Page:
What Is A Tsunami?
Tsunamis are large waves triggered by a shift in the ocean floor, usually caused by an earthquake. When the ocean floor shifts, water is displaced, and forces of gravity form the large tsunami waves. Tsunamis are also formed by disturbances from volcanic eruptions, underwater landslides, or a man-made explosion.
The word tsunami comes from the Japanese words “tsu” or “harbor” and “nami” or “wave.”
Tsunami waves are very long and can be very strong if formed by a violent earthquake. The waves move out in all directions from the source of the shifting Earth. The deeper the tsunami’s water forms, the stronger the waves, the longer they can travel and keep their strength. Tsunami waves moving into an area can last anywhere from 5 to 90 minutes.
The tsunami on December 26, 2004, in the Indian Ocean, was the deadliest on record. The earthquake that triggered the tsunami had a magnitude of 9.0 out of 10.0 on the Richter scale. It was a powerful earthquake in deep water; you can now understand why the December 2004, Indian Ocean tsunami was so devastating. Can you locate the plates in southeast Asia and India?
What is a Tsunami – Tsunami’s Through History
Source: National Geophysical Data Center, National Oceanic and Atmospheric Administration.
To further your understanding of shifting plates and the formation of tsunamis, follow the instructions below to make a simple model of a shifting tectonic plate.
We developed this activity after the 2004 tsunami to help students at in a homeschool co-op understand what they were seeing and hearing in the news. This activity and drawings are copyright of Thehomeschoolscientist.com.
- Plastic lid from a large yogurt container or tub of butter
- Roll of fishing wire
- Tape or hot glue
- Awl, nail, or ice pick
- 5 pennies
- Bathtub, small plastic pool, or large tub
- Cut the fishing wire into two equal pieces. Each piece should be 32" long. In the final model, you'll have 4 strings, 16" long each. But do not cut the two 32" long pieces in half.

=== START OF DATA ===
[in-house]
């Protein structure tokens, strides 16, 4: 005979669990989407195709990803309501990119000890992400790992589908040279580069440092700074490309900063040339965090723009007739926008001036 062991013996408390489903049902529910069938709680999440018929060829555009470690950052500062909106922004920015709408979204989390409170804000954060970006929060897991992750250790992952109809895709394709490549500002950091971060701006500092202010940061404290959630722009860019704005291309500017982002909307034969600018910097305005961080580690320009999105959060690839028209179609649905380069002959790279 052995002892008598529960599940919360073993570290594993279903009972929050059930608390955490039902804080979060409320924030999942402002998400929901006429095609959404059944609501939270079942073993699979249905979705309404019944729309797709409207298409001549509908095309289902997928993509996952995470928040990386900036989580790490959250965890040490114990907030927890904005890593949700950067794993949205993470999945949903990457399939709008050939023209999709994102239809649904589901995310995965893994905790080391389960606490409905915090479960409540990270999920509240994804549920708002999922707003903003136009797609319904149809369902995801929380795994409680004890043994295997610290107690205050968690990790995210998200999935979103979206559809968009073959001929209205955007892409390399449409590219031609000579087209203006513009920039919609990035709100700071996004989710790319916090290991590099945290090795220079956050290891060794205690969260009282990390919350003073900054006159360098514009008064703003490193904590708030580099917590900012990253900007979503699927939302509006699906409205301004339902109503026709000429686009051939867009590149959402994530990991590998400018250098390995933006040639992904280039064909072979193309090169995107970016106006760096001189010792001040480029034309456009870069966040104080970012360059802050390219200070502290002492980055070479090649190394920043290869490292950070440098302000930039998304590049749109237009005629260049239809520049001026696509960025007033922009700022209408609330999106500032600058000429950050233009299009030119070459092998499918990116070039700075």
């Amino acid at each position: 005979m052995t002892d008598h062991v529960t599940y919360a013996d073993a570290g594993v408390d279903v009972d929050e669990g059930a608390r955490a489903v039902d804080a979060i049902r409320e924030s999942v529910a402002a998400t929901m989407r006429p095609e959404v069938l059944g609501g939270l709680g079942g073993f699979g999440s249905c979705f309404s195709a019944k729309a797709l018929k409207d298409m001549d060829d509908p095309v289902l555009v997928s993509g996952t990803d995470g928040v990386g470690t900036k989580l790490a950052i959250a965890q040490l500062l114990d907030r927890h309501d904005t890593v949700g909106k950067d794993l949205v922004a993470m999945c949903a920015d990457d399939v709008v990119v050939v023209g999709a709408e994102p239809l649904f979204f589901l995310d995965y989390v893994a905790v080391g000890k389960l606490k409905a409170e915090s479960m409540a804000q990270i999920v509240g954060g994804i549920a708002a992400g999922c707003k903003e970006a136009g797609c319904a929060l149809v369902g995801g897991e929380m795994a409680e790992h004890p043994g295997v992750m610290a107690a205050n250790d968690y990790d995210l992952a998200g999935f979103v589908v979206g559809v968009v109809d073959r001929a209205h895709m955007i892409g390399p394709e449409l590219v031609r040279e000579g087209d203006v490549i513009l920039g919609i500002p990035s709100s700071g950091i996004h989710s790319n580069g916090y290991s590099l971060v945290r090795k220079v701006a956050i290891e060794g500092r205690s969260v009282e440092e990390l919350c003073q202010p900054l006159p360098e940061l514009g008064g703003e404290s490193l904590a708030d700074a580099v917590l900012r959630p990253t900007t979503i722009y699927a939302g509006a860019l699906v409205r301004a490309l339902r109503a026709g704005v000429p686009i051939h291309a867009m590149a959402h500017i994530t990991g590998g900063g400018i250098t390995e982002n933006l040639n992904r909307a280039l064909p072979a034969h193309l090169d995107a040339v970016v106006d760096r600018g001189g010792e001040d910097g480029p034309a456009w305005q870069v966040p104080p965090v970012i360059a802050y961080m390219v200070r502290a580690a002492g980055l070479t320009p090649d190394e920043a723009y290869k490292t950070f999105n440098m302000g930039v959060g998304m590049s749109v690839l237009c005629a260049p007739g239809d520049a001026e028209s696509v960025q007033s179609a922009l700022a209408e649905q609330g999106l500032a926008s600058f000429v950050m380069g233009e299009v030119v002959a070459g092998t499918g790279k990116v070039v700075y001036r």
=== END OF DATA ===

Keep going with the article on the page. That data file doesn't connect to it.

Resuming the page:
- Place the plastic lid on the table with the rim of the lid facing
- Tape 5 pennies evenly spaced around the perimeter of the lid to provide weight. (You
can also hot glue the pennies to the top.)
- Poke four holes in the lid with an ice pick, small nail, or awl. The arrows in the photo above show the approximate location of the two pairs of holes.
- Using each of the two pieces of fishing wire, thread one piece of fishing wire through each pair of holes and hold all four ends of the fishing line in one hand so the lid hangs down balanced and even. Each of the 4 “sides” of string should be about 16” long. Tie off the tops together in a knot.
- Fill the tub with water to a depth of 10 inches.
- Push the lid down until it sits on the bottom of the tub. Let the water get still.
- Hold the lid by the fishing wire and straighten out the fishing wire by
holding the line up and straight.
- Lift the lid about 5 inches--not too fast, not too slow.
- You'll see the dome of water rise, the waves, and then turbulence under the water. See the next 3 drawings. The dome of water goes up.
- The dome of water comes down.
- You can see the turbulence.
- NOTE: If you have a light over your tub turn it on or get a flashlight and shine it on the water. Repeat. You can see the turbulence under the water with the light.
What You are Observing in the “What Is A Tsunami” Demonstration
The lid is the tectonic plate. When you lift the plate, this simulates the movement of the plate during an earthquake. You can see the water displacement and gravity at work as the water moves up into a dome, then comes down gaining momentum. You can then see the waves moving out in all directions. By varying the speed and distance of the lift, you can see the variation in the strength of the waves.
Resources to Use with This Activity
- Comprehensive information on tsunamis from the National Oceanic and Atmospheric Administration
- Explanation of plate tectonics
- Map of the Earth’s tectonic plates
I hold a master’s degree in child development and early education and am working on a post-baccalaureate in biology. I spent 15 years working for a biotechnology company developing IT systems in DNA testing laboratories across the US. I taught K4 in a private school, homeschooled my children, and have taught on the mission field in southern Asia. For 4 years, I served on our state’s FIRST Lego League tournament Board and served as the Judging Director. I own thehomeschoolscientist and also write a regular science column for Homeschooling Today Magazine. You’ll also find my writings on the CTCMath blog. Through this site, I have authored over 50 math and science resources.